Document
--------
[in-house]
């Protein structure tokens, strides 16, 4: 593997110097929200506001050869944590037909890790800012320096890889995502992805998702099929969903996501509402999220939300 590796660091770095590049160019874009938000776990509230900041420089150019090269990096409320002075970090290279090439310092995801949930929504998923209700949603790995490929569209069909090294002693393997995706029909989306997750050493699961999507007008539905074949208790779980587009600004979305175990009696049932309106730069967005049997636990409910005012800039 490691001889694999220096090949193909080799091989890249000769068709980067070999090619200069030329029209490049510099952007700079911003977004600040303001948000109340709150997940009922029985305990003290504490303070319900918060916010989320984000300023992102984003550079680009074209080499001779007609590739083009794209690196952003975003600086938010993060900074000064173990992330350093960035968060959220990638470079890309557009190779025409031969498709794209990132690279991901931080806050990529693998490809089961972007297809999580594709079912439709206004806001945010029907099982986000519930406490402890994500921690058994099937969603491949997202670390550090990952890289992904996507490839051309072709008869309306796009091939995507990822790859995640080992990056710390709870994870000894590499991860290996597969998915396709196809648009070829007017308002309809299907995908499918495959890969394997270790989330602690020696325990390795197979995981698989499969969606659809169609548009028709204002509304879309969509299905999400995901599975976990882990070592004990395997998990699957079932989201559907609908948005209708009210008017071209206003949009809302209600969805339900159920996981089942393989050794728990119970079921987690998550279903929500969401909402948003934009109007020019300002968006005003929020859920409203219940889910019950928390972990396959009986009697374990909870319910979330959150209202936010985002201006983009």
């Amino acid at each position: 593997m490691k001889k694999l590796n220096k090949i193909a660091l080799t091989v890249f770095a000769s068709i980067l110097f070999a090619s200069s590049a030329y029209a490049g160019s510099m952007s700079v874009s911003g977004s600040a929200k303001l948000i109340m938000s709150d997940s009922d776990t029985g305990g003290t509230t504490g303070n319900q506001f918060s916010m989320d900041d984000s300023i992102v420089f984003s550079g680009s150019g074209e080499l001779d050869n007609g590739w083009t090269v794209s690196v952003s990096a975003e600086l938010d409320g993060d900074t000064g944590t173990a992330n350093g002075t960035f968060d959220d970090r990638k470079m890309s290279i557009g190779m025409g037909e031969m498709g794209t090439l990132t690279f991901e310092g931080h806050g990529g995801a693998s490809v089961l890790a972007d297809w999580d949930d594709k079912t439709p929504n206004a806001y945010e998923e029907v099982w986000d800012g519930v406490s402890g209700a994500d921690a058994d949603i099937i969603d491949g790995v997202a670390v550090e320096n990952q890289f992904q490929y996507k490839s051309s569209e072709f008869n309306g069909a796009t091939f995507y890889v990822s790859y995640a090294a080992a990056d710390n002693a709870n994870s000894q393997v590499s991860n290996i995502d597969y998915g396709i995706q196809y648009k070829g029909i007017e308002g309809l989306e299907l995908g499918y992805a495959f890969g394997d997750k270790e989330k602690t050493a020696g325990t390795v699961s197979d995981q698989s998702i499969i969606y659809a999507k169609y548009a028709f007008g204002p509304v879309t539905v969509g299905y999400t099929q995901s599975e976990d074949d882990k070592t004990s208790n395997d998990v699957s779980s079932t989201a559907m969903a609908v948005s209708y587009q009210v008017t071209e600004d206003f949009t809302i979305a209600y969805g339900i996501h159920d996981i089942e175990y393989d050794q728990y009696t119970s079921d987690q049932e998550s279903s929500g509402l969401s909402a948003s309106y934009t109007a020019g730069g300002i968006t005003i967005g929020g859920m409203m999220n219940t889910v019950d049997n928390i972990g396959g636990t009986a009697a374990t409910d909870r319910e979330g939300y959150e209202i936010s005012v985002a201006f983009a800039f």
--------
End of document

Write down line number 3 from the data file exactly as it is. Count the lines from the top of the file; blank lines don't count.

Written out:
């Amino acid at each position: 593997m490691k001889k694999l590796n220096k090949i193909a660091l080799t091989v890249f770095a000769s068709i980067l110097f070999a090619s200069s590049a030329y029209a490049g160019s510099m952007s700079v874009s911003g977004s600040a929200k303001l948000i109340m938000s709150d997940s009922d776990t029985g305990g003290t509230t504490g303070n319900q506001f918060s916010m989320d900041d984000s300023i992102v420089f984003s550079g680009s150019g074209e080499l001779d050869n007609g590739w083009t090269v794209s690196v952003s990096a975003e600086l938010d409320g993060d900074t000064g944590t173990a992330n350093g002075t960035f968060d959220d970090r990638k470079m890309s290279i557009g190779m025409g037909e031969m498709g794209t090439l990132t690279f991901e310092g931080h806050g990529g995801a693998s490809v089961l890790a972007d297809w999580d949930d594709k079912t439709p929504n206004a806001y945010e998923e029907v099982w986000d800012g519930v406490s402890g209700a994500d921690a058994d949603i099937i969603d491949g790995v997202a670390v550090e320096n990952q890289f992904q490929y996507k490839s051309s569209e072709f008869n309306g069909a796009t091939f995507y890889v990822s790859y995640a090294a080992a990056d710390n002693a709870n994870s000894q393997v590499s991860n290996i995502d597969y998915g396709i995706q196809y648009k070829g029909i007017e308002g309809l989306e299907l995908g499918y992805a495959f890969g394997d997750k270790e989330k602690t050493a020696g325990t390795v699961s197979d995981q698989s998702i499969i969606y659809a999507k169609y548009a028709f007008g204002p509304v879309t539905v969509g299905y999400t099929q995901s599975e976990d074949d882990k070592t004990s208790n395997d998990v699957s779980s079932t989201a559907m969903a609908v948005s209708y587009q009210v008017t071209e600004d206003f949009t809302i979305a209600y969805g339900i996501h159920d996981i089942e175990y393989d050794q728990y009696t119970s079921d987690q049932e998550s279903s929500g509402l969401s909402a948003s309106y934009t109007a020019g730069g300002i968006t005003i967005g929020g859920m409203m999220n219940t889910v019950d049997n928390i972990g396959g636990t009986a009697a374990t409910d909870r319910e979330g939300y959150e209202i936010s005012v985002a201006f983009a800039f």